The Power of Hope

“There is one body and one Spirit, just as you were called in one hope of your calling” (Ephesians 4:4).  Our hope is that which is laid up for us in heaven:  “that having been justified by His grace we should become heirs according to the hope of eternal life” (Titus 3:7).  Only those born again in Jesus Christ have that hope, and it is made sure by the resurrection of Jesus Christ from the dead (1 Peter 3:3; Colossians 1:27).  We are “saved by hope” (Romans 8:24), so there must be great benefit or power in hope.  What does hope accomplish for us in our salvation?  Let us consider a few.

Hope helps us endure difficulties, trials, and persecution, because we see through the eyes of faith the eternal reward and the appearing of our Savior:  “Blessed be the God and Father of our Lord Jesus Christ, who according to His abundant mercy has begotten us again to a living hope through the resurrection of Jesus Christ from the dead, to an inheritance incorruptible and undefiled and that does not fade away, reserved in heaven for you, who are kept by the power of God through faith for salvation ready to be revealed in the last time.  In this you greatly rejoice, though now for a little while, if need be, you have been grieved by various trials, that the genuineness of your faith, being much more precious than gold that perishes, though it is tested by fire, may be found to praise, honor, and glory at the revelation of Jesus Christ, whom having not seen you love. Though now you do not see Him, yet believing, you rejoice with joy inexpressible and full of glory, receiving the end of your faith—the salvation of your souls” (1 Peter 1:3-9).  When hope wanes, we let slip the desire and expectation of heaven and we may forget the temporary nature of these trials we’re facing, and when we forget that, they seem more difficult to bear.  Hope helps us endure, and we need endurance, for only those who endure to the end will be saved (Revelation 2:10).  See then the power of hope.

Hope motivates us to purify ourselves.  “And everyone who has this hope in Him purifies himself, just as He is pure” (1 John 3:3).  Why struggle to keep ourselves pure from sin that can so easily beset us?  Why keep fighting and striving against sin and its impurity?  Hope.  Hope is a great motivator for holiness.  Upon Jesus Christ’s return, we want to be found by him pure, as a chaste virgin.  This was Paul’s desire for the Corinthians:  “For I have betrothed you to one husband, that I may present you as a chaste virgin to Christ” (2 Corinthians 11:2).  John writes, “And now, little children, abide in Him, that when He appears, we may have confidence and not be ashamed before Him at His coming” (1 John 2:28).  See again the power of hope.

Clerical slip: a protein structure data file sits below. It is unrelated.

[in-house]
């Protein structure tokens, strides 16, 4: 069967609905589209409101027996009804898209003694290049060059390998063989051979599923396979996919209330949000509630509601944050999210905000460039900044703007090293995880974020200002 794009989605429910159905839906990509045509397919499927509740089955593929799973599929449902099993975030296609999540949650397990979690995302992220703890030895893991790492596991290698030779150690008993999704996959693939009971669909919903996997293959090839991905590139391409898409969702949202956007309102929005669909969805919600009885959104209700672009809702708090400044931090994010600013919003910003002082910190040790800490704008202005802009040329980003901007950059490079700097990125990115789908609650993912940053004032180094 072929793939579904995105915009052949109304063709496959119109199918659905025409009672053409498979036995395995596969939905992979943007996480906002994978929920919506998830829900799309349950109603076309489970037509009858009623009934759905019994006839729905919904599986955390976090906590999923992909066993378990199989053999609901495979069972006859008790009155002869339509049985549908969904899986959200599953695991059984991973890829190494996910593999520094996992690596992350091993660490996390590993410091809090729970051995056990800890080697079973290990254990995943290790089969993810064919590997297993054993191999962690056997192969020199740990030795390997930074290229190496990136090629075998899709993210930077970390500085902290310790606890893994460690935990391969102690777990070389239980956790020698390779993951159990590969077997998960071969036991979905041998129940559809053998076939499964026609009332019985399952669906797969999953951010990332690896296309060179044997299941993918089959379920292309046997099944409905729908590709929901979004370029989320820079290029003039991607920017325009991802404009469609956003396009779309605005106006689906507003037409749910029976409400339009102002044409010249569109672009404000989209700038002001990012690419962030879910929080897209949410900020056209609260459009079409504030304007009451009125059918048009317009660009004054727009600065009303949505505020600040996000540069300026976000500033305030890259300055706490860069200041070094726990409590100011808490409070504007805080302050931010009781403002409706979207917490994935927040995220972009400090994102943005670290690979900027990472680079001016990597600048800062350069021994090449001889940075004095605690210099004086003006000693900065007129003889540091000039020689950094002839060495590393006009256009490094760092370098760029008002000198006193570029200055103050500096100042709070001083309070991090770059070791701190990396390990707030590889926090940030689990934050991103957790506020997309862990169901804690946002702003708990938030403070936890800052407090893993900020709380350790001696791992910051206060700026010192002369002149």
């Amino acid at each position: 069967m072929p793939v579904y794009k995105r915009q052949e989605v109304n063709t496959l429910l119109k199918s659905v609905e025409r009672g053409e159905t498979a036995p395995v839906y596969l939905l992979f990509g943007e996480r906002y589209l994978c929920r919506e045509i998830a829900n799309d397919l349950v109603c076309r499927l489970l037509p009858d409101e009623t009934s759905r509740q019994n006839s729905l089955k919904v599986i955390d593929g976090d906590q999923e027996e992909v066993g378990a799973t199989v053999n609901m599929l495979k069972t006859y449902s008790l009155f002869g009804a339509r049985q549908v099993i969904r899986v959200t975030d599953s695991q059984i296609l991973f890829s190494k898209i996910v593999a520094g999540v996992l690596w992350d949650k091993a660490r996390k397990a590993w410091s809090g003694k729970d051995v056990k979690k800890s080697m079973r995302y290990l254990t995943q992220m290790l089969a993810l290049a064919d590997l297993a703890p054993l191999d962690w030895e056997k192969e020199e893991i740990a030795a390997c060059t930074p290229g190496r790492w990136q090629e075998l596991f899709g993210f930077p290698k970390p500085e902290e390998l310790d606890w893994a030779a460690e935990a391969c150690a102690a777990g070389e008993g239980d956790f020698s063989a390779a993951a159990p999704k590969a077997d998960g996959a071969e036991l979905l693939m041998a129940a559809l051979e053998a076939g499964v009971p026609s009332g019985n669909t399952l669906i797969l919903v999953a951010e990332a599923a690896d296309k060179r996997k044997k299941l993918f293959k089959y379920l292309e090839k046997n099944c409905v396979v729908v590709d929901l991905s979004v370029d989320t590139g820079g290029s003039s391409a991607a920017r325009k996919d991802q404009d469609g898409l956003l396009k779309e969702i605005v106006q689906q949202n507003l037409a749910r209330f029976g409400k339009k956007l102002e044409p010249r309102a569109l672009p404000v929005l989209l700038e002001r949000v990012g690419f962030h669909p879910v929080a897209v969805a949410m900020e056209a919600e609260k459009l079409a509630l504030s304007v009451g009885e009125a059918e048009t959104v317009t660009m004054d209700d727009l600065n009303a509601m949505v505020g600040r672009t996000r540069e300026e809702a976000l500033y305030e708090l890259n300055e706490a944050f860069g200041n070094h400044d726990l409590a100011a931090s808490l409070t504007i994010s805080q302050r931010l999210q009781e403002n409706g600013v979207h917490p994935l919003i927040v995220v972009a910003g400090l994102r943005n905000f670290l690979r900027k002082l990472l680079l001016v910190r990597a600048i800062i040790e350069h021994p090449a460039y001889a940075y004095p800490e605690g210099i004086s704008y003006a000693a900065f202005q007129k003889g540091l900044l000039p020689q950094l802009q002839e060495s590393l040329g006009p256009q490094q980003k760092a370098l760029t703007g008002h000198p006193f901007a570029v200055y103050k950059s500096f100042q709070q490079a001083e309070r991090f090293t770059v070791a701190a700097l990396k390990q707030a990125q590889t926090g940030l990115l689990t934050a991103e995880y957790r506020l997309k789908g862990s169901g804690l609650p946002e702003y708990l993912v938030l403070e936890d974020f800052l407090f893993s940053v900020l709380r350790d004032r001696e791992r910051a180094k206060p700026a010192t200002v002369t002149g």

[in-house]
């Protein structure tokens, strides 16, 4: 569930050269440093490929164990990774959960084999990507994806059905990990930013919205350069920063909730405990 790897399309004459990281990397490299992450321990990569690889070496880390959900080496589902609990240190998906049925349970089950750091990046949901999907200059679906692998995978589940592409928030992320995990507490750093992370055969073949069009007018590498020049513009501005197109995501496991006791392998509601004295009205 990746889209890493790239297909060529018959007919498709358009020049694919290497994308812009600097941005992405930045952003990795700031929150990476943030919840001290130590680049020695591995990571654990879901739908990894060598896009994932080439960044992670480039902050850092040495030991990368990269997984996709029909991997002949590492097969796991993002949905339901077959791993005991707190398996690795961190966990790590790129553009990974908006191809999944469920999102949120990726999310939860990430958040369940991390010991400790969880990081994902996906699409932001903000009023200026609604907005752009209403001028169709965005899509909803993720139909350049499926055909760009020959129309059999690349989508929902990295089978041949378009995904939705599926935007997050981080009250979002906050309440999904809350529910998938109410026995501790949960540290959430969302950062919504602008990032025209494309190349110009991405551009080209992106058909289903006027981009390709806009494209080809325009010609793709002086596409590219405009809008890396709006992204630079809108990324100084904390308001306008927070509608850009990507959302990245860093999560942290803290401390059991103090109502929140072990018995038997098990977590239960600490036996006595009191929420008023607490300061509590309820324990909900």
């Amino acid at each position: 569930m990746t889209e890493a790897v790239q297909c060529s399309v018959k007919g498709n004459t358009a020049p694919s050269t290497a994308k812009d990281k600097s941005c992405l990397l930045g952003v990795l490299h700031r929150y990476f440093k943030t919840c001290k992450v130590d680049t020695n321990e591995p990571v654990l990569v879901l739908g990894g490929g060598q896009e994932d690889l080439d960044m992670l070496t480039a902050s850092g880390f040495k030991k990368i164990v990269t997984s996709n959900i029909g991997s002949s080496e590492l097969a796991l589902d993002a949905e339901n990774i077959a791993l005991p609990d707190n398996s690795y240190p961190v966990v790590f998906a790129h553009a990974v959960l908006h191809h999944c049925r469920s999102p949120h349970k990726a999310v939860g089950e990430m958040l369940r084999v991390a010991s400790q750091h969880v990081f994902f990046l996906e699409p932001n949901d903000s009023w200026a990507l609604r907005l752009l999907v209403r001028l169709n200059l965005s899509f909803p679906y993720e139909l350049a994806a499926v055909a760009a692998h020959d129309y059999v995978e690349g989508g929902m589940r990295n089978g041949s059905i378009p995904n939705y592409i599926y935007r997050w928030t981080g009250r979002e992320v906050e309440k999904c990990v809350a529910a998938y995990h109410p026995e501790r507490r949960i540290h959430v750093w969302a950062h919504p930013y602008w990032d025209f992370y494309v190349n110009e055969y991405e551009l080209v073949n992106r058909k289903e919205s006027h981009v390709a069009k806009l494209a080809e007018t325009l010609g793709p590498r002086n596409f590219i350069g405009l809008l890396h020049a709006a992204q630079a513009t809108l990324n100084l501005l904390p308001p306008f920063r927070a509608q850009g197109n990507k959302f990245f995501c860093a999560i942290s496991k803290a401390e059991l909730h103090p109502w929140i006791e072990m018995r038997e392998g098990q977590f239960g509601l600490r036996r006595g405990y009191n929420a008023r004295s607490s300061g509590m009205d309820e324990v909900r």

Hope helps us be bold in and unashamed of our faith.  Speaking in the context of his and the other apostles’ ministry, Paul says, “Therefore, since we have such hope, we use great boldness of speech” (2 Corinthians 3:12).  But isn’t this true of all Christians?  Because of our strong hope that Jesus will return to take us to an eternal home with Him, we are motivated to boldly, unashamedly confess Jesus before men in both word and in our deeds.  And we dare not be ashamed of our faith in Jesus Christ, for Jesus said, “For whoever is ashamed of Me and My words, of him the Son of Man will be ashamed when He comes in His own glory, and in His Father’s, and of the holy angels” (Luke 9:26).

Hope enables us to face death with confidence.  “But I do not want you to be ignorant, brethren, concerning those who have fallen asleep, lest you sorrow as others who have no hope.   For if we believe that Jesus died and rose again, even so God will bring with Him those who sleep in Jesus.   For this we say to you by the word of the Lord, that we who are alive and remain until the coming of the Lord will by no means precede those who are asleep. For the Lord Himself will descend from heaven with a shout, with the voice of an archangel, and with the trumpet of God. And the dead in Christ will rise first. Then we who are alive and remain shall be caught up together with them in the clouds to meet the Lord in the air. And thus we shall always be with the Lord.  Therefore comfort one another with these words” (1 Thessalonians 4:13-18).  Because Christians have hope in the resurrection to eternal life, these divinely-given words bring comfort to us concerning those who died in Christ.  And with that hope living within us, we can have confidence, not fear, at our death.

Hope has great power in the life of the Christian.  “This hope we have as an anchor of the soul, both sure and steadfast, and which enters the Presence behind the veil” (Hebrews 6:19).  Hope is our anchor in the storms of life.  Truly, we are saved by hope.

                                 -Larry Jones